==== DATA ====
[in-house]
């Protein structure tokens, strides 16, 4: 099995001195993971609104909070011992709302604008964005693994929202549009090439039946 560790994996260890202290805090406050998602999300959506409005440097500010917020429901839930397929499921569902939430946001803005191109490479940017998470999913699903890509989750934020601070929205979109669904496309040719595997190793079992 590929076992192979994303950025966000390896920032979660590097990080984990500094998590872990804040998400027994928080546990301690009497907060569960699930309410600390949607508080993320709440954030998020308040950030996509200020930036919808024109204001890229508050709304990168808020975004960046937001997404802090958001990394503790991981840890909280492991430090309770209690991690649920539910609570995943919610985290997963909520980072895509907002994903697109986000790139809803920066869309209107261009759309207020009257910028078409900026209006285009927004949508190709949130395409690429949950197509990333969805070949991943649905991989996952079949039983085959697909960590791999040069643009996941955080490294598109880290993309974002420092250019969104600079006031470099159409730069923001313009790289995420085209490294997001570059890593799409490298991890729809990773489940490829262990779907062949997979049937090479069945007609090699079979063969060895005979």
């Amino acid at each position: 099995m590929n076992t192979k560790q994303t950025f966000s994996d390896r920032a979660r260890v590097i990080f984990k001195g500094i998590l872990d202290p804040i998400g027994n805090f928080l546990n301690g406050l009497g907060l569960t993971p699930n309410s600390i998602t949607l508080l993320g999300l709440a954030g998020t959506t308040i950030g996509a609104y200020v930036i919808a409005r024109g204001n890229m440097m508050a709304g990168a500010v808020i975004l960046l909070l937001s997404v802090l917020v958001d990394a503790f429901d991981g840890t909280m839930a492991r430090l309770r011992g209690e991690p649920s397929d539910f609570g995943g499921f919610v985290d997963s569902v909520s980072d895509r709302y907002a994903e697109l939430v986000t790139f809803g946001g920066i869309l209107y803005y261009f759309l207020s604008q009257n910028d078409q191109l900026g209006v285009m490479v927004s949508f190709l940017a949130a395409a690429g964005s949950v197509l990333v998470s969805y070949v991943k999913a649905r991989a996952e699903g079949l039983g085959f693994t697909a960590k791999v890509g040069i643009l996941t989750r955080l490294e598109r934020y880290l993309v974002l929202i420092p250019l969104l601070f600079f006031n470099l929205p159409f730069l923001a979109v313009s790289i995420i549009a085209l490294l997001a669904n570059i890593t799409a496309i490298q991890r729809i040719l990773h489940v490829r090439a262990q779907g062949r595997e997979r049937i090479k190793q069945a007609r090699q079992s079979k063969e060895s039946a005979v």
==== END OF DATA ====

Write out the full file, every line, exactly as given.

[in-house]
């Protein structure tokens, strides 16, 4: 099995001195993971609104909070011992709302604008964005693994929202549009090439039946 560790994996260890202290805090406050998602999300959506409005440097500010917020429901839930397929499921569902939430946001803005191109490479940017998470999913699903890509989750934020601070929205979109669904496309040719595997190793079992 590929076992192979994303950025966000390896920032979660590097990080984990500094998590872990804040998400027994928080546990301690009497907060569960699930309410600390949607508080993320709440954030998020308040950030996509200020930036919808024109204001890229508050709304990168808020975004960046937001997404802090958001990394503790991981840890909280492991430090309770209690991690649920539910609570995943919610985290997963909520980072895509907002994903697109986000790139809803920066869309209107261009759309207020009257910028078409900026209006285009927004949508190709949130395409690429949950197509990333969805070949991943649905991989996952079949039983085959697909960590791999040069643009996941955080490294598109880290993309974002420092250019969104600079006031470099159409730069923001313009790289995420085209490294997001570059890593799409490298991890729809990773489940490829262990779907062949997979049937090479069945007609090699079979063969060895005979």
């Amino acid at each position: 099995m590929n076992t192979k560790q994303t950025f966000s994996d390896r920032a979660r260890v590097i990080f984990k001195g500094i998590l872990d202290p804040i998400g027994n805090f928080l546990n301690g406050l009497g907060l569960t993971p699930n309410s600390i998602t949607l508080l993320g999300l709440a954030g998020t959506t308040i950030g996509a609104y200020v930036i919808a409005r024109g204001n890229m440097m508050a709304g990168a500010v808020i975004l960046l909070l937001s997404v802090l917020v958001d990394a503790f429901d991981g840890t909280m839930a492991r430090l309770r011992g209690e991690p649920s397929d539910f609570g995943g499921f919610v985290d997963s569902v909520s980072d895509r709302y907002a994903e697109l939430v986000t790139f809803g946001g920066i869309l209107y803005y261009f759309l207020s604008q009257n910028d078409q191109l900026g209006v285009m490479v927004s949508f190709l940017a949130a395409a690429g964005s949950v197509l990333v998470s969805y070949v991943k999913a649905r991989a996952e699903g079949l039983g085959f693994t697909a960590k791999v890509g040069i643009l996941t989750r955080l490294e598109r934020y880290l993309v974002l929202i420092p250019l969104l601070f600079f006031n470099l929205p159409f730069l923001a979109v313009s790289i995420i549009a085209l490294l997001a669904n570059i890593t799409a496309i490298q991890r729809i040719l990773h489940v490829r090439a262990q779907g062949r595997e997979r049937i090479k190793q069945a007609r090699q079992s079979k063969e060895s039946a005979v």